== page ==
The location of the four forts mentioned by Revoil is not clear. On the Revoil map shown above one high point is marked with a C, and this corresponds roughly with the ruins shown in the Google Maps photo shown below. They stand on the edge of a small plateau, about 200 metres to the west of Bender Khor, at  Lat 11° 28.538′, Lon 49° 56.947′ The structure is perhaps 25 x 30 metres in size. The irregular extension to the top right of the structure may be a more recent addition, perhaps an animal enclosure.

Qandala

This Google elevated view provides another perspective

Screenshot 2014-01-12 17.56.18

Further towards the coast there are remains of other buildings, which may have been Revoil’s four forts.

They are between 10 and 20 metres square in size

Screenshot 2014-01-12 18.01.01

The Wikipedia entry also says “To the north of the fortress complex is an impressive field of approximately 200 stone cairns (taalo) of varying sizes, some of which are associated with standing stones. Close by and along the shoreline are extensive shell middens. Neither structures have yet been excavated or dated

This Google photo may show the cairns. I thought at first they were wells, but no longer think so. They are to the immediate south-west of the “four forts”

Screenshot 2014-01-12 18.31.40

And here is a view of the same coastal valley, taken from the coast looking inland (found via Panoramio).

The gorge referred to by Revoil looks more impressive from this angle. The remains of the “four forts” may be visible on the right,  above the first modest sized dark cliff overlooking the waterway

48678760

Iskushuban – Italian administration building

Posted in 1918 - 1940, NE Somalia by rickjdavies on 9 January, 2014

IskushubanCourtesy of Panoramio Google Maps

Location according to Google Maps +10°17’7.02″, +50°14’4.44″

Iskusuban goolge

I visited this town in 1991, as part of a “post” civil war needs assessment mission to  the north-east of Somalia. It is an oasis in the middle of nowhere. There are two sets of springs, on the top and bottom left, the water from these springs then flows eastwards, to the right. Using a low man made weir some of the water is channeled off to the side to feed an area of date palms, which are off the screen to the right.  The Italian fort is situated on the bluff in the middle of the fork, with the town behind it to the left

A colleague and friend of mine from the 1980s. Dr Ahmed Ismael Jama, was born in this town

The word “iskashuban” means “self-pouring” i.e. a waterfall. Perhaps in better times

Gendershe ruins

Posted in 1980s, X: Other locations by rickjdavies on 8 January, 2014

Gondereshe2008From the Wikipedia entry on Gondershe , with a photo dated as 2008.

But I query the date. The ruins look much more visible here than they did when I visited in site the 1980’s. At that time they were much more overgrown with scrub. And the 2011 Google image below also shows them to be very overgrown, and possibly less intact than the photo above.

The location, as visible via Google Maps

Gondershe

Jama mosque, circa 1880

Posted in 1800 - 1900, Mosques by rickjdavies on 8 January, 2014

jamaFrom “Voyage Chez Les Benadirs, Les Comalis et les Bayouns, par M.G. Revoil en 1882 et 1883″
Published in Le Tour du Monde. Noveau Journal des Voyages. XLIX, 1255 Liv, page 61

Location in Xamar Weyne, courtesy of Google Maps. Minara is visible within the red circle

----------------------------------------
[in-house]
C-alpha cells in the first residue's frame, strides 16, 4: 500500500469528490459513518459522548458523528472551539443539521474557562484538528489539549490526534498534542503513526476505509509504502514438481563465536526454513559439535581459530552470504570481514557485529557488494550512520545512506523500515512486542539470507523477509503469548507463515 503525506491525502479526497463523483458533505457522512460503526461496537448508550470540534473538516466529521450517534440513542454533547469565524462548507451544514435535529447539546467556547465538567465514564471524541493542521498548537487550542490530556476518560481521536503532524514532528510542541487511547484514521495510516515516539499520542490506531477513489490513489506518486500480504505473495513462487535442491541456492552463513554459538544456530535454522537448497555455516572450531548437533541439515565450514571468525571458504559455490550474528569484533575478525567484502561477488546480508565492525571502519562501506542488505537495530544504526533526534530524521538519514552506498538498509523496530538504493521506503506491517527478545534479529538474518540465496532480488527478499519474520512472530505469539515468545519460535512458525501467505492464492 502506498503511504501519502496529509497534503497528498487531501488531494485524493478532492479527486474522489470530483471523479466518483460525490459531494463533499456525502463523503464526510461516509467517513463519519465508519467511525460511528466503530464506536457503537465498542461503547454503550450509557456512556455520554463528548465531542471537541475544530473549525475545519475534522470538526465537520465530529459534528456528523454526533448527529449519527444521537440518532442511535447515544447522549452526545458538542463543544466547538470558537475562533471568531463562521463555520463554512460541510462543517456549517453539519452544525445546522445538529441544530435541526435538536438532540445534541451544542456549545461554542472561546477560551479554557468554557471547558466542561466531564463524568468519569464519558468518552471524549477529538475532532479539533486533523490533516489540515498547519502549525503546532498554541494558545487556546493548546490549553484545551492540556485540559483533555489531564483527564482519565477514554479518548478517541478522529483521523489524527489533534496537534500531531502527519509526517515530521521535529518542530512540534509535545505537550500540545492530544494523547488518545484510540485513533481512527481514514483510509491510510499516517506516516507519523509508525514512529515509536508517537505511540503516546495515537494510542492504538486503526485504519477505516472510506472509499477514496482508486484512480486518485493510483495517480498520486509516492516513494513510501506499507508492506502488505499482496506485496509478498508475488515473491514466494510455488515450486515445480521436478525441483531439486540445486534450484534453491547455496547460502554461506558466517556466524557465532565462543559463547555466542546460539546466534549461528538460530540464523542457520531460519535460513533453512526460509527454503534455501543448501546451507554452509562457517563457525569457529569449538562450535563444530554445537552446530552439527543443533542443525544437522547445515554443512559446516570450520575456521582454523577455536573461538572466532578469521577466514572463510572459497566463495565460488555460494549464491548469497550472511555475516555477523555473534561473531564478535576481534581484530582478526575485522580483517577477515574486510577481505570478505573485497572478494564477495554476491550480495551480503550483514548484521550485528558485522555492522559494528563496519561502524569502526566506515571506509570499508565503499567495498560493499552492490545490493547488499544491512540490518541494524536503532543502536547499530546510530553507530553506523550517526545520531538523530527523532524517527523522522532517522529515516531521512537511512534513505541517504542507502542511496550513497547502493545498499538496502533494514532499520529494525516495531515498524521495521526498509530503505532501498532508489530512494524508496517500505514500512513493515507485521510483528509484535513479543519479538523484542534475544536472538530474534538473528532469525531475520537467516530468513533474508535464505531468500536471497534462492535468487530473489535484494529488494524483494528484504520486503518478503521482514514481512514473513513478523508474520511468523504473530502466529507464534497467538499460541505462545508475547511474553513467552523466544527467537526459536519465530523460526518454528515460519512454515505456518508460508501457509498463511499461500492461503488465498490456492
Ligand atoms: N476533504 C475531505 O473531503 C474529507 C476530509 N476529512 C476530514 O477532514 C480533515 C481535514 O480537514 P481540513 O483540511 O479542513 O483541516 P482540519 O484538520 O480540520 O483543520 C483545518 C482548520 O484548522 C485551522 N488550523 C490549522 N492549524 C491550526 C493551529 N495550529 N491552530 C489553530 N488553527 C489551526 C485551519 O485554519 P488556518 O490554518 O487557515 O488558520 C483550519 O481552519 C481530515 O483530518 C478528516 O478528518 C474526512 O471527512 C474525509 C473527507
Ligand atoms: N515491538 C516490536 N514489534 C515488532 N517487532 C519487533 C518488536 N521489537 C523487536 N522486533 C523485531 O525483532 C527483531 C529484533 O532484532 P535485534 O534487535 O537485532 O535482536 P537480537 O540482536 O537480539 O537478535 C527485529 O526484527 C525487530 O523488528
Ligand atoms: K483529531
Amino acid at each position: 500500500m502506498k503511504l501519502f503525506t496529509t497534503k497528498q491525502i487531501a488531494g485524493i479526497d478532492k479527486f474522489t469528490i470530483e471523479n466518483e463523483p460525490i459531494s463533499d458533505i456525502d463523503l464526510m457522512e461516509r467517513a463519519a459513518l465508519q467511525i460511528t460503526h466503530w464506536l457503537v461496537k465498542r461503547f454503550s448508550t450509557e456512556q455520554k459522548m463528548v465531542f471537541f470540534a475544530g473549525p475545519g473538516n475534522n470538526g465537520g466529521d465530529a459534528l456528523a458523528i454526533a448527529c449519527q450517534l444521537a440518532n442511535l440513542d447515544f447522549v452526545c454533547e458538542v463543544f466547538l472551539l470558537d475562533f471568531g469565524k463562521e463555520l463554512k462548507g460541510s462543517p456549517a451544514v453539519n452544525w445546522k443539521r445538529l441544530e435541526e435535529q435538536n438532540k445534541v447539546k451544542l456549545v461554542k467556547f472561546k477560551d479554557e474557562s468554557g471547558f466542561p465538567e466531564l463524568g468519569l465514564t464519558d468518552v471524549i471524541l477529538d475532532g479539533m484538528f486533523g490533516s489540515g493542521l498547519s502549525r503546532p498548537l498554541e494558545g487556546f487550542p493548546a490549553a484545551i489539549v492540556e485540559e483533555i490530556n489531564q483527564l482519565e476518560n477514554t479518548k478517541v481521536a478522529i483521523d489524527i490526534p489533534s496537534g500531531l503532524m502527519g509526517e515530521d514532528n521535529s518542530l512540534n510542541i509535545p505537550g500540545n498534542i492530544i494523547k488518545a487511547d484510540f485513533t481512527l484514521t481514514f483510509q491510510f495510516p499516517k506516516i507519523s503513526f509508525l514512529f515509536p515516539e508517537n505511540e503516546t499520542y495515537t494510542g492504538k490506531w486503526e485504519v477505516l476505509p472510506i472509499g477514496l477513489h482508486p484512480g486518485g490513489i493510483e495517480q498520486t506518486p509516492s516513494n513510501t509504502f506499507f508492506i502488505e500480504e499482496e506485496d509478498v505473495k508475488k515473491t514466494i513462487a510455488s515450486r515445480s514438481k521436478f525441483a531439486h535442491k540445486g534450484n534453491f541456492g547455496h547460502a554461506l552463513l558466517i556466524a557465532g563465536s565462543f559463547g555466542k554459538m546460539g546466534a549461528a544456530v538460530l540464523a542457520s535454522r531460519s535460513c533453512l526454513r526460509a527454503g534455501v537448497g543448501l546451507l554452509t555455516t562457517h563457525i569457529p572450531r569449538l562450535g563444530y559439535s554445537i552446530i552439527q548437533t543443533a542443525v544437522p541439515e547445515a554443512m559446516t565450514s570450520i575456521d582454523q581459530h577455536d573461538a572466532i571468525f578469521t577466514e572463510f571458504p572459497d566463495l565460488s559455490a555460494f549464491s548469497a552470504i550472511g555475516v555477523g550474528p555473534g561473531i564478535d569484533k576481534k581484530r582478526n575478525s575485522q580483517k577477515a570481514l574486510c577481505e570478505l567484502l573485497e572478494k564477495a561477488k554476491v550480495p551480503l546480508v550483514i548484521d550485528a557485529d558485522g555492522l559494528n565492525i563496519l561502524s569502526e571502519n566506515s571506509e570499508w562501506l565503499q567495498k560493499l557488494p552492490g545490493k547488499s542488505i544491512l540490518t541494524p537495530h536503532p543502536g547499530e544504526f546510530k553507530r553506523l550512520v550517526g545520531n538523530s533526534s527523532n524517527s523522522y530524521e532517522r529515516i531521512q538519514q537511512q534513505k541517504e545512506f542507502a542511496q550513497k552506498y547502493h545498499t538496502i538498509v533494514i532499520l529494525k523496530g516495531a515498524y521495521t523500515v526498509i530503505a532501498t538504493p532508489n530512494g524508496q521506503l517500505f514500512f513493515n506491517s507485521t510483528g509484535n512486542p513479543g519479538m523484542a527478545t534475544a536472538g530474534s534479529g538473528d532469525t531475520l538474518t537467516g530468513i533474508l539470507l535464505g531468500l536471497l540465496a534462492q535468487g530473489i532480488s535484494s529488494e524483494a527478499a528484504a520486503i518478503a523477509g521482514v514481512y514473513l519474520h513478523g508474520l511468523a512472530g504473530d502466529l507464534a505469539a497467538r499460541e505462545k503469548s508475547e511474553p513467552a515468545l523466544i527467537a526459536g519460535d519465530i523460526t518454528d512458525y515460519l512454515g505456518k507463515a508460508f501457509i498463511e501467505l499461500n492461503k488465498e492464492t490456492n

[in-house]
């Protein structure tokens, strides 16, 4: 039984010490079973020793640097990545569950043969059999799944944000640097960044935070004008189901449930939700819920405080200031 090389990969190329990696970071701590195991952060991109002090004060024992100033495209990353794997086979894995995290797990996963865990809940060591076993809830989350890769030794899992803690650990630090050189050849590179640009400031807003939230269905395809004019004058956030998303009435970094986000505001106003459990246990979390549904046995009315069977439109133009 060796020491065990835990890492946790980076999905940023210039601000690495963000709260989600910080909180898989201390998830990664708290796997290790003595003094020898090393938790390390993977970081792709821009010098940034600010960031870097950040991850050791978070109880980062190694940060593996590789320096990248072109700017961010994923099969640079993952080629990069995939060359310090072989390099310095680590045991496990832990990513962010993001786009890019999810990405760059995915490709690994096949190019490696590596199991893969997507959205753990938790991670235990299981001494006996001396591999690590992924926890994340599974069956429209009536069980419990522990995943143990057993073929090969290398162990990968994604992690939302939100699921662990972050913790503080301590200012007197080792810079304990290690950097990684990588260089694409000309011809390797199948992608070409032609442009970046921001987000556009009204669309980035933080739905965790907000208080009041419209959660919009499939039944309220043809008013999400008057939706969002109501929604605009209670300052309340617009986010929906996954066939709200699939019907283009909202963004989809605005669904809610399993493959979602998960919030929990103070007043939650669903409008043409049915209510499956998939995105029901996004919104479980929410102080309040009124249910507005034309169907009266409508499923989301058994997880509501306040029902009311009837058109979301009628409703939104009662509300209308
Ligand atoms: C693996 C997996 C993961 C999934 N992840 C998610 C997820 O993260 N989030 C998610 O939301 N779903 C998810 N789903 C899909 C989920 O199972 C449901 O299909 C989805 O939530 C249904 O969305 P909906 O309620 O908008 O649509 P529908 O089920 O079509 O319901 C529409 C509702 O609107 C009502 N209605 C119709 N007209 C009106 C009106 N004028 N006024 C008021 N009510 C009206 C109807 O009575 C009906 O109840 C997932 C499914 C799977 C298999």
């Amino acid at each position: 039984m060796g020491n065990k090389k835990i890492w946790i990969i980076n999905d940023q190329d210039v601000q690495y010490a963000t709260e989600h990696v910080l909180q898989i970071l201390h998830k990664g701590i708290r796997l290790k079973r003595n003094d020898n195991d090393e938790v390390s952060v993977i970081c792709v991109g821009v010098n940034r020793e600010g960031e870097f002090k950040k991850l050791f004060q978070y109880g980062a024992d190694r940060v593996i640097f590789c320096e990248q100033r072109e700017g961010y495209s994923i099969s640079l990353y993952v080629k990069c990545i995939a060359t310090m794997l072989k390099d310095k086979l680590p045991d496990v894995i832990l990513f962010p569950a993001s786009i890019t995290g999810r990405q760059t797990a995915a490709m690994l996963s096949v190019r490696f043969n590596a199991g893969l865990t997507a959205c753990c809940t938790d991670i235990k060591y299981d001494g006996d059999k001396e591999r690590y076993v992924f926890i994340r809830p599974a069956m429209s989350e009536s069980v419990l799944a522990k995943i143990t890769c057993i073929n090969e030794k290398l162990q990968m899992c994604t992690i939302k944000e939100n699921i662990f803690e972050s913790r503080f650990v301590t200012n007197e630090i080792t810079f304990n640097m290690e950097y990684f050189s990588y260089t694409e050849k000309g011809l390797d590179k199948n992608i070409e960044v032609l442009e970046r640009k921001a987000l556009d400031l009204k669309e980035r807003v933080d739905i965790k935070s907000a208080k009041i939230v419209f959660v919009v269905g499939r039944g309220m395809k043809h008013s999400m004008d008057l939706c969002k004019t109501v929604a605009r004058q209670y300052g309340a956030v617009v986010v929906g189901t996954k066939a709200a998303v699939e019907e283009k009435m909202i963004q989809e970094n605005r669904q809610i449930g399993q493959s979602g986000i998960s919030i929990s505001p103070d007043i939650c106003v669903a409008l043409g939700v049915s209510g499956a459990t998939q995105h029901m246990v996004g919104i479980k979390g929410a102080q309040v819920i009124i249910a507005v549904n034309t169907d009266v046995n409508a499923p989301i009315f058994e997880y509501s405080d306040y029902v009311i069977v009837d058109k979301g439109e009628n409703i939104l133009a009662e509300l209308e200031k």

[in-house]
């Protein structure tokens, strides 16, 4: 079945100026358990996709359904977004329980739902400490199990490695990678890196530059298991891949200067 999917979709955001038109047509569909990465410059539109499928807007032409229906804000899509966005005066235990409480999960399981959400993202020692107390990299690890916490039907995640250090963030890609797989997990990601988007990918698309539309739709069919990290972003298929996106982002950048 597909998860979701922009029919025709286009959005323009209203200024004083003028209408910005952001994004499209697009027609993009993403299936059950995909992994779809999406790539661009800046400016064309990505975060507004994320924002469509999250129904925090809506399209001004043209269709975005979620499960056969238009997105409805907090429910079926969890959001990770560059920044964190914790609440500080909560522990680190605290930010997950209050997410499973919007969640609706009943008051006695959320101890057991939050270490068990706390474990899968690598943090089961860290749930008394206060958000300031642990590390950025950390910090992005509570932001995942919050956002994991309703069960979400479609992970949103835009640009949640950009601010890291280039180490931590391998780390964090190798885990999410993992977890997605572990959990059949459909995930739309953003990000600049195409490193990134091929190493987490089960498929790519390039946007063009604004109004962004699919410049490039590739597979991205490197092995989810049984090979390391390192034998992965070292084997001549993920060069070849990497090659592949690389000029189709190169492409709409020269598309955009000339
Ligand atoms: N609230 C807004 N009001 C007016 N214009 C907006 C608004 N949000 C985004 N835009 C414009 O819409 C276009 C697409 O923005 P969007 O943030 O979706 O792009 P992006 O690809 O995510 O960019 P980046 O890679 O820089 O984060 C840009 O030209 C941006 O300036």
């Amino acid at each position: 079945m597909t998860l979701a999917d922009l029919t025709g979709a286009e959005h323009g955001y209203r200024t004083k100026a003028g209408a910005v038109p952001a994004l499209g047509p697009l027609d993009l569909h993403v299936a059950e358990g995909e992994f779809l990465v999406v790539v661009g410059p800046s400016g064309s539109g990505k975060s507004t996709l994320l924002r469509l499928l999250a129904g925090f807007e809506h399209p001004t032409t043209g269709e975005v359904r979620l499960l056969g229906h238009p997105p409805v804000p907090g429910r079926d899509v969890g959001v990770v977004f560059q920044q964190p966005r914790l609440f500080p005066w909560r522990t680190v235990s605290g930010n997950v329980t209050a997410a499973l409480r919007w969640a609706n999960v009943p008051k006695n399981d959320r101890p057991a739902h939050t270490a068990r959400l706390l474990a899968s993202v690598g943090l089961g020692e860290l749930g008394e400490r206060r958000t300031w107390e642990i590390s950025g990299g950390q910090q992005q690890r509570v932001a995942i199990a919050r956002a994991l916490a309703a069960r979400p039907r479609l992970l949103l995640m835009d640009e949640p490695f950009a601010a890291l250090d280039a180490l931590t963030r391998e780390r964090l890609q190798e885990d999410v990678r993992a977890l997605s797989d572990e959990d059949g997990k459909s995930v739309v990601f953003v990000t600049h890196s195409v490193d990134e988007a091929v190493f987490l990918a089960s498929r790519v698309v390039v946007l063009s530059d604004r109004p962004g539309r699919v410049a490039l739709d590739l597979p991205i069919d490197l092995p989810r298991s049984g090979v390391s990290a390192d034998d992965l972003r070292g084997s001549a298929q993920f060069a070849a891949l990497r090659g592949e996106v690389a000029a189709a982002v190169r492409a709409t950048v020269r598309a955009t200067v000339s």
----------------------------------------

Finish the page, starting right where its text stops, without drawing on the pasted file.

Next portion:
jama aerialLat and Long: 2°01’56.8″N 45°20’31.6″E
2.032442, 45.342114

Cabdul Aziz mosque, circa 1880

Posted in 1800 - 1900, Mosques by rickjdavies on 5 January, 2014

AAmosqueFrom “Voyage Chez Les Benadirs, Les Comalis et les Bayouns, par M.G. Revoil en 1882 et 1883″
Published in Le Tour du Monde. Noveau Journal des Voyages. XLIX, 1254 Liv, page 46

Revoil and his colleague are in this scene, wearing turbans, located to the left of the camera on the tripod

Location as shown by Google Maps. Given the location of mosque relative to minara, it seems that the above drawing was based on a location to the south east of the minara

AAmosqueGoogle

 Lat and Long: 2°02’13.3″N 45°21’12.3″E

2.037035, 45.353426

Alas, it is no more, after being damaged by fighting between Al Shabab and OAU forces a few years ago, and then in 2013 demolished by order of the current government, with a promise of being “rebuilt” by Turkey

Here are some photos of inscriptions inside of the adjacent mosque (also damaged during the fighting), taken by Mary Harper before its demolition

AAmosqueDamaged3c

Located at the back of the mihrab?

AAmosqueDamaged3bOld inscription or simply recent text written in chalk?

  Location unknown…any ideas?

Fakhr al-Din mosque, circa 1882

Posted in 1800 - 1900, Mosques, Themes by rickjdavies on 5 January, 2014

FADINFrom “Voyage Chez Les Benadirs, Les Comalis et les Bayouns, par M.G. Revoil en 1882 et 1883”
Published in Le Tour du Monde. Noveau Journal des Voyages. XLIX, 1255 Liv, page 51

More engravings from the same source:

FADIN2b

FADIN3b

FADIN4b

FADIN5b

For more information about the marbles, see

Lambourn, E.(1999) ‘The decoration of the Fakhr al-Dīn mosque in Mogadishu and other pieces of Gujarati marble carving on the East African coast‘, Azania: Archaeological Research in Africa, 34: 1, 61 — 86 To link to this Article: DOI: 10.1080/00672709909511472 URL: http://dx.doi.org/10.1080/00672709909511472. The first paragraph, showb below, suggests that the marbles shown above may not longer be in place:

textThe following photos are included in the above paper

plate 1

plate 2

plate 3Is this four layered inscription above the arch the same as marble incriptions  photographed by Revoil and shown above (but in the proper vertical order)?